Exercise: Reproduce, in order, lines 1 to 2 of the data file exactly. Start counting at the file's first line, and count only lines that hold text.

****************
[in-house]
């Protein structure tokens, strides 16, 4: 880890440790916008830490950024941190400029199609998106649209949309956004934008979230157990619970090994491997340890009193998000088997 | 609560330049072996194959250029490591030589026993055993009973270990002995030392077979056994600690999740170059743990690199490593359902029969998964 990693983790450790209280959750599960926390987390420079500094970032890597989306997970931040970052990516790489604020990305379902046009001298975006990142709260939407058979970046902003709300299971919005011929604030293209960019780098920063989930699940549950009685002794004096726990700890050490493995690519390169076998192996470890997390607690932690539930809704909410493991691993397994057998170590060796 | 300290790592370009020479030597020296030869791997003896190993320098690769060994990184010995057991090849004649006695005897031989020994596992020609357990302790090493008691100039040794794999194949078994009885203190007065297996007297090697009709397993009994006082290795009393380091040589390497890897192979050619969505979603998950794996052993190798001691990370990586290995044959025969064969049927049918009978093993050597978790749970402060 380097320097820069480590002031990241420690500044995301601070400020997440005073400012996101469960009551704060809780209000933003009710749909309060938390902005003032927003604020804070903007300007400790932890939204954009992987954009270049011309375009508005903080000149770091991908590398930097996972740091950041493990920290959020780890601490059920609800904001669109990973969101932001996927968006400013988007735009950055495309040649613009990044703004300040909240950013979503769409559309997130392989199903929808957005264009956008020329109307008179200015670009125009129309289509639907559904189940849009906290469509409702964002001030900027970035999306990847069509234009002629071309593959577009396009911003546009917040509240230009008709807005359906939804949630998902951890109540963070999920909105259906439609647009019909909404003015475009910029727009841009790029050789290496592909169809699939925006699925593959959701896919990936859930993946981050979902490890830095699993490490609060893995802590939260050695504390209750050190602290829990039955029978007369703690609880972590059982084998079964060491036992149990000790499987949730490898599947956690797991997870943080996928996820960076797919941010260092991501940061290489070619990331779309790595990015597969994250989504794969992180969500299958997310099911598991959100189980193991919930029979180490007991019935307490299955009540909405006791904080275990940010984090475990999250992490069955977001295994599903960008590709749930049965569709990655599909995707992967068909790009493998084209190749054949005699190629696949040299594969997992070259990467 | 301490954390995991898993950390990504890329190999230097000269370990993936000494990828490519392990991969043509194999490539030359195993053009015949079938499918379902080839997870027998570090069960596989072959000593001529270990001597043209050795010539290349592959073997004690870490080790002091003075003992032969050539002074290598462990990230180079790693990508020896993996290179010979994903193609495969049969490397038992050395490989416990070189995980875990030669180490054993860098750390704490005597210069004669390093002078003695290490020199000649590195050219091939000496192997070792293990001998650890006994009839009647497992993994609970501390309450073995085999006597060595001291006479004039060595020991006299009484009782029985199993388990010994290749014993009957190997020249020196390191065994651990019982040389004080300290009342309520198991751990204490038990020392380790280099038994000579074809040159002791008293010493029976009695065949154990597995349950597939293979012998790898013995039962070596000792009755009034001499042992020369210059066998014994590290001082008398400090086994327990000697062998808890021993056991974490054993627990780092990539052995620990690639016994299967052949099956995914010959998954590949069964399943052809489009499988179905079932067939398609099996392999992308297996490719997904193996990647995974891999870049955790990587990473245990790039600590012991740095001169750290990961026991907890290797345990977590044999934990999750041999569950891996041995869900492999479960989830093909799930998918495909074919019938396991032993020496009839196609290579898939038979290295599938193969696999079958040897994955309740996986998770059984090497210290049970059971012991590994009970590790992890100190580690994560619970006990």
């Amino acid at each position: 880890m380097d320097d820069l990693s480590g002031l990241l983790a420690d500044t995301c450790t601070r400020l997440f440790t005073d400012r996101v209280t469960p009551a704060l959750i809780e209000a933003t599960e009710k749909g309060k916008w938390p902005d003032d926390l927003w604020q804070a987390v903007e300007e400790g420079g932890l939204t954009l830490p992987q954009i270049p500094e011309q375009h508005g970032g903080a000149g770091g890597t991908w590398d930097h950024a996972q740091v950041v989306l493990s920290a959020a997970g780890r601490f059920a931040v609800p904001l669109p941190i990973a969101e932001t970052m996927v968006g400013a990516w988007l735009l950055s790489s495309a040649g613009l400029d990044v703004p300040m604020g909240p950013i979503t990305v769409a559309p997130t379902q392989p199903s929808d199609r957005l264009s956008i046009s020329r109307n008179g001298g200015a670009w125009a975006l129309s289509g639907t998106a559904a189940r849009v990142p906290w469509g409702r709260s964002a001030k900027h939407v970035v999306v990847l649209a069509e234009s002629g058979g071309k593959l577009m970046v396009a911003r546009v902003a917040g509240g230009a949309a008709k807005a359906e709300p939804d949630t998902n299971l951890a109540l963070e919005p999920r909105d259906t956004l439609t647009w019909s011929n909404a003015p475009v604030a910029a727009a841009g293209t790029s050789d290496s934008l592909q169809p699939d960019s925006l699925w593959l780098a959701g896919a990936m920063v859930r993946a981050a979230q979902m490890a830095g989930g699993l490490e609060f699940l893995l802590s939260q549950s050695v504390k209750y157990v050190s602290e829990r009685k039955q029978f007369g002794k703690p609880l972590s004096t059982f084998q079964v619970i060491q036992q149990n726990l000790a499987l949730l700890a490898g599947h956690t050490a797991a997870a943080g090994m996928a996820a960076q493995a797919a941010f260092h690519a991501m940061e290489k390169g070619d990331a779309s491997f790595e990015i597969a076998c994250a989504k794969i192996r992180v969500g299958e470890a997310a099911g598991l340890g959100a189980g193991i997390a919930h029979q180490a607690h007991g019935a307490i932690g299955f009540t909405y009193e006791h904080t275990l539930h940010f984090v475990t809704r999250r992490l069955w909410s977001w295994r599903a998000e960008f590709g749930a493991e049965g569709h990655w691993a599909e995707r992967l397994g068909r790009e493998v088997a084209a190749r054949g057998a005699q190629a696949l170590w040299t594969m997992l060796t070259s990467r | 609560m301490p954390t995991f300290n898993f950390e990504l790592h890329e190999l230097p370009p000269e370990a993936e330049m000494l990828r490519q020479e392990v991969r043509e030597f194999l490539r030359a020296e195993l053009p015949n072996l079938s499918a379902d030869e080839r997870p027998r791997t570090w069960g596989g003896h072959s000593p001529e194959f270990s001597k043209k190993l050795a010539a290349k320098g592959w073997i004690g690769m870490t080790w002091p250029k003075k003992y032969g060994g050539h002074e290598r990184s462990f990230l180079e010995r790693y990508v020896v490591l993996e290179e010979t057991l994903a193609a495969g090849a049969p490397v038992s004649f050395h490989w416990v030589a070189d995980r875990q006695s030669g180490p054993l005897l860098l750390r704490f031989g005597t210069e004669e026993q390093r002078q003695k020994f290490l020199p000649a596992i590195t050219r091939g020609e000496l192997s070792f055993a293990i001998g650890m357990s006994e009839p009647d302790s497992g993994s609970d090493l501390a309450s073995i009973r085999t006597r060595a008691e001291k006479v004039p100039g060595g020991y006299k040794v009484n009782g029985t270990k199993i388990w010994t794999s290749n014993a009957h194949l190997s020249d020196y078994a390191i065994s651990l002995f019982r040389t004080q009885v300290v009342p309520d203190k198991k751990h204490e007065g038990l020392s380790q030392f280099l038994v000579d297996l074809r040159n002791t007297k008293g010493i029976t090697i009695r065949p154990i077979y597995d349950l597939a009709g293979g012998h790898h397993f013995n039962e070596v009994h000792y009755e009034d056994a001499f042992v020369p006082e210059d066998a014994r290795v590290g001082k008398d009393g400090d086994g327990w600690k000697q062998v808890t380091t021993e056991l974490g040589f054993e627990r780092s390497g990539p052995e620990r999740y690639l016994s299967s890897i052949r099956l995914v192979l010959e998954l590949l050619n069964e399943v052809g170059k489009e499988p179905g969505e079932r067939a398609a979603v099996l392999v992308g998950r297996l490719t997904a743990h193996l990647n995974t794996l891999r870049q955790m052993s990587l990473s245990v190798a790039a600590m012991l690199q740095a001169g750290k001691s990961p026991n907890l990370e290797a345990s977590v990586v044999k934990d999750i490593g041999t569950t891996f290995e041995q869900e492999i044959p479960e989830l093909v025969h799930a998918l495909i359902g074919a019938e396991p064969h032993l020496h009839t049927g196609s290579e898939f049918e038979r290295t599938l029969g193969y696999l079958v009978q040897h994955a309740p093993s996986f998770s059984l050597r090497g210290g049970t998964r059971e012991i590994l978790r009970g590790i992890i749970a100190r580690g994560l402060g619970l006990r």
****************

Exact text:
[in-house]
């Protein structure tokens, strides 16, 4: 880890440790916008830490950024941190400029199609998106649209949309956004934008979230157990619970090994491997340890009193998000088997 | 609560330049072996194959250029490591030589026993055993009973270990002995030392077979056994600690999740170059743990690199490593359902029969998964 990693983790450790209280959750599960926390987390420079500094970032890597989306997970931040970052990516790489604020990305379902046009001298975006990142709260939407058979970046902003709300299971919005011929604030293209960019780098920063989930699940549950009685002794004096726990700890050490493995690519390169076998192996470890997390607690932690539930809704909410493991691993397994057998170590060796 | 300290790592370009020479030597020296030869791997003896190993320098690769060994990184010995057991090849004649006695005897031989020994596992020609357990302790090493008691100039040794794999194949078994009885203190007065297996007297090697009709397993009994006082290795009393380091040589390497890897192979050619969505979603998950794996052993190798001691990370990586290995044959025969064969049927049918009978093993050597978790749970402060 380097320097820069480590002031990241420690500044995301601070400020997440005073400012996101469960009551704060809780209000933003009710749909309060938390902005003032927003604020804070903007300007400790932890939204954009992987954009270049011309375009508005903080000149770091991908590398930097996972740091950041493990920290959020780890601490059920609800904001669109990973969101932001996927968006400013988007735009950055495309040649613009990044703004300040909240950013979503769409559309997130392989199903929808957005264009956008020329109307008179200015670009125009129309289509639907559904189940849009906290469509409702964002001030900027970035999306990847069509234009002629071309593959577009396009911003546009917040509240230009008709807005359906939804949630998902951890109540963070999920909105259906439609647009019909909404003015475009910029727009841009790029050789290496592909169809699939925006699925593959959701896919990936859930993946981050979902490890830095699993490490609060893995802590939260050695504390209750050190602290829990039955029978007369703690609880972590059982084998079964060491036992149990000790499987949730490898599947956690797991997870943080996928996820960076797919941010260092991501940061290489070619990331779309790595990015597969994250989504794969992180969500299958997310099911598991959100189980193991919930029979180490007991019935307490299955009540909405006791904080275990940010984090475990999250992490069955977001295994599903960008590709749930049965569709990655599909995707992967068909790009493998084209190749054949005699190629696949040299594969997992070259990467 | 301490954390995991898993950390990504890329190999230097000269370990993936000494990828490519392990991969043509194999490539030359195993053009015949079938499918379902080839997870027998570090069960596989072959000593001529270990001597043209050795010539290349592959073997004690870490080790002091003075003992032969050539002074290598462990990230180079790693990508020896993996290179010979994903193609495969049969490397038992050395490989416990070189995980875990030669180490054993860098750390704490005597210069004669390093002078003695290490020199000649590195050219091939000496192997070792293990001998650890006994009839009647497992993994609970501390309450073995085999006597060595001291006479004039060595020991006299009484009782029985199993388990010994290749014993009957190997020249020196390191065994651990019982040389004080300290009342309520198991751990204490038990020392380790280099038994000579074809040159002791008293010493029976009695065949154990597995349950597939293979012998790898013995039962070596000792009755009034001499042992020369210059066998014994590290001082008398400090086994327990000697062998808890021993056991974490054993627990780092990539052995620990690639016994299967052949099956995914010959998954590949069964399943052809489009499988179905079932067939398609099996392999992308297996490719997904193996990647995974891999870049955790990587990473245990790039600590012991740095001169750290990961026991907890290797345990977590044999934990999750041999569950891996041995869900492999479960989830093909799930998918495909074919019938396991032993020496009839196609290579898939038979290295599938193969696999079958040897994955309740996986998770059984090497210290049970059971012991590994009970590790992890100190580690994560619970006990």